The dot.travel top level domain still has legs and will become increasingly prominent according to its organisational body Tralliance Corporation.
The TLD was originally launched in the middle of 2005 but has so far failed to gain momentum in the UK compared to dot.com, dot.net and even dot.co.uk.
However, Tralliance chief executive Ed Cespedes told Travolution that the .com world is fast reaching a saturation point, which will force corporations and other industry organisations to seek other ways to establish a presence.
Cespedes said that there are now 76 million dot.com names out there with at least 20% belonging to the travel sector.
“Dot.com is finally reaching saturation and today there are no more three, four and five digit domain names or a combination of letters and numbers. The prediction is that within five years all the combinations up to 10 characters will be gone.”
He added that companies can still get a five-character name but will probably have to pay thousands for it.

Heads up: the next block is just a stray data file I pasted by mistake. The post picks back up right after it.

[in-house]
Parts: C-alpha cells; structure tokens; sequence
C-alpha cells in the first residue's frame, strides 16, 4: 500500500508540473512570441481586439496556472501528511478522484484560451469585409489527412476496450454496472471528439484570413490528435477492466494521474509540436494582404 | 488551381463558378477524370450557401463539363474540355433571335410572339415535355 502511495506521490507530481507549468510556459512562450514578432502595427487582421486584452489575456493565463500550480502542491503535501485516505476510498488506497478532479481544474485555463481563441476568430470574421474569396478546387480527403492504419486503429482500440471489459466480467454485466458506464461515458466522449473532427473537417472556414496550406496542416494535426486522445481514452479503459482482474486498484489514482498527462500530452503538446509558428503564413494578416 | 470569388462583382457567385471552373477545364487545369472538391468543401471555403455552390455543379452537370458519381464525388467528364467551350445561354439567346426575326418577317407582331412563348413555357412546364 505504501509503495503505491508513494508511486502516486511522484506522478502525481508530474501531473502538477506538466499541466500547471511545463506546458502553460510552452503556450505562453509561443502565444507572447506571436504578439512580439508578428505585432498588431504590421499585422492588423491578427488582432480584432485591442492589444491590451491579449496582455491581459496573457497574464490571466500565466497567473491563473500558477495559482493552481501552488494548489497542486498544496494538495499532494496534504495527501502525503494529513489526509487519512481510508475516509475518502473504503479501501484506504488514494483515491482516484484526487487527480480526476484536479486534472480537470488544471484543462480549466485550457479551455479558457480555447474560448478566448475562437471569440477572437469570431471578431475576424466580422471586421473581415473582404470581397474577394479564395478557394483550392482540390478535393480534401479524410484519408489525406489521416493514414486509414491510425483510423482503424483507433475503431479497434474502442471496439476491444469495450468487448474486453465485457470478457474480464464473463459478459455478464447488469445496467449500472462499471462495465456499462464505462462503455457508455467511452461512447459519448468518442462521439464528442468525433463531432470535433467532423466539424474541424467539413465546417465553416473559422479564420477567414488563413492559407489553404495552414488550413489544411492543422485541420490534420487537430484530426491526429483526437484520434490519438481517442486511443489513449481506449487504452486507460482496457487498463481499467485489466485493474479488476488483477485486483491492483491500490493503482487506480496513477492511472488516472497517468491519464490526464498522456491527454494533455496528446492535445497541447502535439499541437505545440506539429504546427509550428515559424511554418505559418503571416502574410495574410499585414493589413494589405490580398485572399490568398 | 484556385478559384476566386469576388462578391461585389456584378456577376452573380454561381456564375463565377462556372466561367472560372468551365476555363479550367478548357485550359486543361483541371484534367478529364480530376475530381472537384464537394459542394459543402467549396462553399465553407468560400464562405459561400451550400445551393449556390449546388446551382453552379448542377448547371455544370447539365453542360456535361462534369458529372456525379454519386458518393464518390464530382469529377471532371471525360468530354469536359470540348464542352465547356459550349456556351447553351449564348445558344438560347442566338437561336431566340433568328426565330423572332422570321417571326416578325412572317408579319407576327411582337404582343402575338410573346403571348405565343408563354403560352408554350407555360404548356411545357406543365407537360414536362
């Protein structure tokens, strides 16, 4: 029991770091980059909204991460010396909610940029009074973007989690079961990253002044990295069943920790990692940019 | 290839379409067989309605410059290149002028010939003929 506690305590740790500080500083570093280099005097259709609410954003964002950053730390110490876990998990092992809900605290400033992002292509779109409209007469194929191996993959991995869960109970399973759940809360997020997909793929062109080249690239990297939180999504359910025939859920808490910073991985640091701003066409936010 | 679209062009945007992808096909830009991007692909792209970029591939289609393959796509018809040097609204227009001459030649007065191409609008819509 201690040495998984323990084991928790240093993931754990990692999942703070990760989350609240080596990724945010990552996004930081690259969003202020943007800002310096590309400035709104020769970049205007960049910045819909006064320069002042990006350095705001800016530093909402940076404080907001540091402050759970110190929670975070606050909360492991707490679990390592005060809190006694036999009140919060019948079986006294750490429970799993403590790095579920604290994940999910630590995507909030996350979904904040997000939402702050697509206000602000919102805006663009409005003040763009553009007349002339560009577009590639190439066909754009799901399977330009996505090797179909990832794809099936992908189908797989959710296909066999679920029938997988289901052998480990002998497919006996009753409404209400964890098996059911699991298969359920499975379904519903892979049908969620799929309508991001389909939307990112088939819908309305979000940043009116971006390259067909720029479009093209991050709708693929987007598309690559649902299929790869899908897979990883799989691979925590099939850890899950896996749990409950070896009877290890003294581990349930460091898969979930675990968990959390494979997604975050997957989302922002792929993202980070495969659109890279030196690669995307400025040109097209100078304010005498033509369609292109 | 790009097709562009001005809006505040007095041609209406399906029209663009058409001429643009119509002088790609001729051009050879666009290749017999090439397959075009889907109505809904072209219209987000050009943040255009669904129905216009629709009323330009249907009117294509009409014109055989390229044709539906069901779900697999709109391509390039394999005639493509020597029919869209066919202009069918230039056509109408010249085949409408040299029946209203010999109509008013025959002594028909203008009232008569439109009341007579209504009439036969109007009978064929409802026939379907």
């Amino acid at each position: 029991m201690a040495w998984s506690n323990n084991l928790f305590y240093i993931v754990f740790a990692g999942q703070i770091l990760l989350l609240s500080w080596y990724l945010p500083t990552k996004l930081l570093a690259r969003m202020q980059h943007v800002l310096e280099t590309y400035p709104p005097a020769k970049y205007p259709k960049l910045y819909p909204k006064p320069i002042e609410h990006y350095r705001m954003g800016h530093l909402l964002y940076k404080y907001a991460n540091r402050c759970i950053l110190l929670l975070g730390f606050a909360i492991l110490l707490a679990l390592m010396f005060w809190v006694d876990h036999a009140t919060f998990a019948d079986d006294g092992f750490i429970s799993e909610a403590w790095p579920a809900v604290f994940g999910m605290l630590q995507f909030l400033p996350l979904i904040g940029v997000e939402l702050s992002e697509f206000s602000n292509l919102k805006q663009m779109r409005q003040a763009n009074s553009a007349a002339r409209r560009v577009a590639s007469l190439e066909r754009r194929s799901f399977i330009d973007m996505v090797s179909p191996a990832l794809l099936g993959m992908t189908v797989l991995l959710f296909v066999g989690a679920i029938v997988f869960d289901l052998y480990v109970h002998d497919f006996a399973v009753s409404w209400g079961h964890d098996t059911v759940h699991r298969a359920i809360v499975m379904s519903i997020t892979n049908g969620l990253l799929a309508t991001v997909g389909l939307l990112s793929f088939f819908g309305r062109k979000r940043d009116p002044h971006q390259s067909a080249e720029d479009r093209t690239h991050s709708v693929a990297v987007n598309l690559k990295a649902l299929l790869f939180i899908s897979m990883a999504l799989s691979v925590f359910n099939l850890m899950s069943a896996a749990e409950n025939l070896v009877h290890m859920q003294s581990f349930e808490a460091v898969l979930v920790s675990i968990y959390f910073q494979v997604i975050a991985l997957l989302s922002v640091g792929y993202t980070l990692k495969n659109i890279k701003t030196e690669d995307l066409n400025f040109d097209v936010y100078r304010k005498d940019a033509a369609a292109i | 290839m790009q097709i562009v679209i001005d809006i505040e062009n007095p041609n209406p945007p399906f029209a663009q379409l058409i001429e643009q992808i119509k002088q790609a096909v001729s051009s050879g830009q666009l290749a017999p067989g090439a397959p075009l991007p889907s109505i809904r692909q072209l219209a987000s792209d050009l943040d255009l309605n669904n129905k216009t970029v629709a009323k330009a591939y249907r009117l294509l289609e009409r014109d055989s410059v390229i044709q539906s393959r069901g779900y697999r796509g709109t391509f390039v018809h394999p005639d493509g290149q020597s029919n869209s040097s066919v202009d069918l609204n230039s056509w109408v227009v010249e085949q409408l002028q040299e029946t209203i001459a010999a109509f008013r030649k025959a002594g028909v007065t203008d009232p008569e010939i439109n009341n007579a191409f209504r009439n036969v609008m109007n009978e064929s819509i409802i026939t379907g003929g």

Cespedes said: “For the first time there is a movement saying we will have to mobilise other things so there is an opportunity for a new domain.”
The sheer volume of players on the internet will also drive companies to seek new ways of establishing a presence.
Tralliance is planning a UK campaign later this year to promote the dot.travel TLD and its benefits.
Cespedes said: “We are seeing dot.travel sites rise in search results and countries such as Egypt adopting it exclusively.”
Frederic Servieres, the dot.travel partner for the UK & Ireland said the organisation would use trade shows such as World Travel Market and other events to raise awareness of the domain name.
He also said currently 250,000 dot.travel names have been bought with just over 2100 in the UK and slightly less than 100 in Ireland.
Both he and Cespedes admitted there was a lot of work to be done in the UK to convince people of the value.
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